Something is missing.
At a certain threshold of wealth, just about everyone has a tax professional, estate attorney, insurance broker, and an investment manager. Unfortunately, it’s rare to find these same professionals collaborating with each other for the benefit of their common client.
In organizational language, this condition is called “being siloed”. It should also be called a blown opportunity.
It’s all in your perspective.
You may be familiar with the story of the 5 men that put blindfolds on and then encounter an elephant for the very first time. Each one touches a different part of the animal. One feels the trunk and announces, “this being is like a thick snake”. Another feels the elephant’s side and declares, “this being is like a wall”. Still another feels the elephant’s leg and says, “No, it is like a tree trunk”. Not being aware of the rest of the elephant, each one believes their own experience explains the entire elephant. In some versions of the story, each feels that the others are lying, and they end up fighting.
Why does it happen?
Why don’t financial professionals that share the same client talk to each other? With so many life-enhancing opportunities that would arise by doing so, why wouldn’t they?
It’s understandable. Financial professionals of various disciplines are inherently biased toward their own familiar part of the universe. The CPA tends to see a client’s issues through the lens of its tax implications. To the insurance agent, everything can be solved with insurance. To the investment advisor, well, you get the idea. As Mark Twain once said, “To a hammer everything looks like a nail.” Everyone else’s point of view is ignored or looked upon with suspicion.
Their bias may be based on pride. Or the need to play it safe. Maybe they’re just plain too busy to go outside of their domain. Whatever the case, the bias is evident in their single-minded focus on their own product or service as if it was the center of the universe. Maybe it is, for them. But what about their client?
In this condition, financial advisors do only what their clients expect of them, and no more. That’s not good enough. Critical solutions get overlooked, money gets left on the table, and their clients get under-served.
Let’s consider, for a moment, what could happen if your financial professionals communicated with each other around a common purpose, that is, helping you to succeed? When experts collaborate, something magical happens.
They perform at a higher level than they normally would, because they are answering to experts rather than non-professionals. Knowing that their recommendations are being evaluated at a more sophisticated level, they have a heightened standard with each other.
Their creativity is stimulated by the ideas of the other players. Think of happy hour, only with numbers. There is diversity of expertise, experience, and philosophy. They complement each other. Arguments with each other not only happen, they are encouraged, albeit in the spirit of getting it right for their client.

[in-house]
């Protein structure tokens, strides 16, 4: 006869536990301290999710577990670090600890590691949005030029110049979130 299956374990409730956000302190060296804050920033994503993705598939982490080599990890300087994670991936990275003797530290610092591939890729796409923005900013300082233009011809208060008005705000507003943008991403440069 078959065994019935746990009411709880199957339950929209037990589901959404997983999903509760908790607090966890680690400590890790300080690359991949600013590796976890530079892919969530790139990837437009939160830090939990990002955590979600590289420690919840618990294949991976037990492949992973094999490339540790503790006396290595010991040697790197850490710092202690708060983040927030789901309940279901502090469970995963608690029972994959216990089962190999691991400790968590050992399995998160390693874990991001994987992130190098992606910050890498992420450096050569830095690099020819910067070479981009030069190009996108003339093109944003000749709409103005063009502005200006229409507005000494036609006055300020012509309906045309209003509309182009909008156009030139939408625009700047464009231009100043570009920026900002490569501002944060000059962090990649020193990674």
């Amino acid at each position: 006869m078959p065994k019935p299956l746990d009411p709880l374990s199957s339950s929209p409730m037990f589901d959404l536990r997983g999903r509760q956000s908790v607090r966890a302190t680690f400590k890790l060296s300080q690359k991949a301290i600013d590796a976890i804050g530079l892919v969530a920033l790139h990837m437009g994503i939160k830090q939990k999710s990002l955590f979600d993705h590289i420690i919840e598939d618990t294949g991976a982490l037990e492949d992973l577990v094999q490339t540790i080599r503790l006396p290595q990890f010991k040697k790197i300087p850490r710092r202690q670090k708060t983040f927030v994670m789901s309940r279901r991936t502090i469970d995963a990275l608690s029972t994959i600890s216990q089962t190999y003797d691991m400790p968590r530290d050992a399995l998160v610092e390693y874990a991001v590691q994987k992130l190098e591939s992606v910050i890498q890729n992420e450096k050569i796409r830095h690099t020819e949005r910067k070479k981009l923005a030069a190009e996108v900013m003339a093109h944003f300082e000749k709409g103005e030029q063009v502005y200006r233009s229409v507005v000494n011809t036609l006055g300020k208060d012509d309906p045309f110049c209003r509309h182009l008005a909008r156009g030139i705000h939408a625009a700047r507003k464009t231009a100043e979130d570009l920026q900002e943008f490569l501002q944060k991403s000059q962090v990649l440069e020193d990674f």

An expert may foresee downstream implications that the other disciplines might be unaware of. A tax pro could hear an investment advisor’s recommendation to sell a security and point out a capital gains trap that can be lessened or avoided. An estate attorney could examine a tax return of a charitably inclined client and point out the significant long-term tax-saving opportunities that are available through planned giving.
Here’s the rub - somebody has to start it.
Because of the principle of You Don’t Know What You Don’t Know, and advisors’ hesitancy to collaborate, clients are usually unaware that coordinating their advisors is possible. Their advisors won’t initiate it for the reasons discussed earlier. This is unfortunate because, if coordinating the group is ever going to happen, the responsibility ultimately falls on the client by default. Unfortunately, without the proper training in leading teams of this nature, what client would be willing to do this?
If the client’s end game is getting the best results, then he needs to be firm and assign the job to one of his experts - preferably, the one that knows the client deeply, and is in the best position to see the entire financial playing field. If there is pushback, the client needs to insist on the interaction. Or find a collaboration-skilled advisor that will do the job. The successes to be reaped are worth the extra effort.
Imagine a world-class symphony preparing for a performance at the Hollywood Bowl. Think of what it would sound like if each orchestra member were to play their own music, ignoring the other performers and their instruments. Imagine how you would feel as the listener as you consider the high price you paid for the ticket. Now compare that to the beauty you would hear as the same symphony played together, putting on display their hours of practice together. The harmony. The flow. The resonance. That’s what real collaboration is all about.
When was the last time your Investment Manager collaborated with your Tax Professional? When was the last time your Life Insurance expert collaborated with your Estate Attorney?
Are your experts willing to collaborate with each other?
If this isn't yet happening for you, what opportunities are being left on the table?
If this article resonates with you, and you’re interested in finding out how these principles could make a difference in your business and personal life, click this link for a 30 minute virtual coffee meeting: https://calendly.com/horizonadvisors/30minvirtualcoffee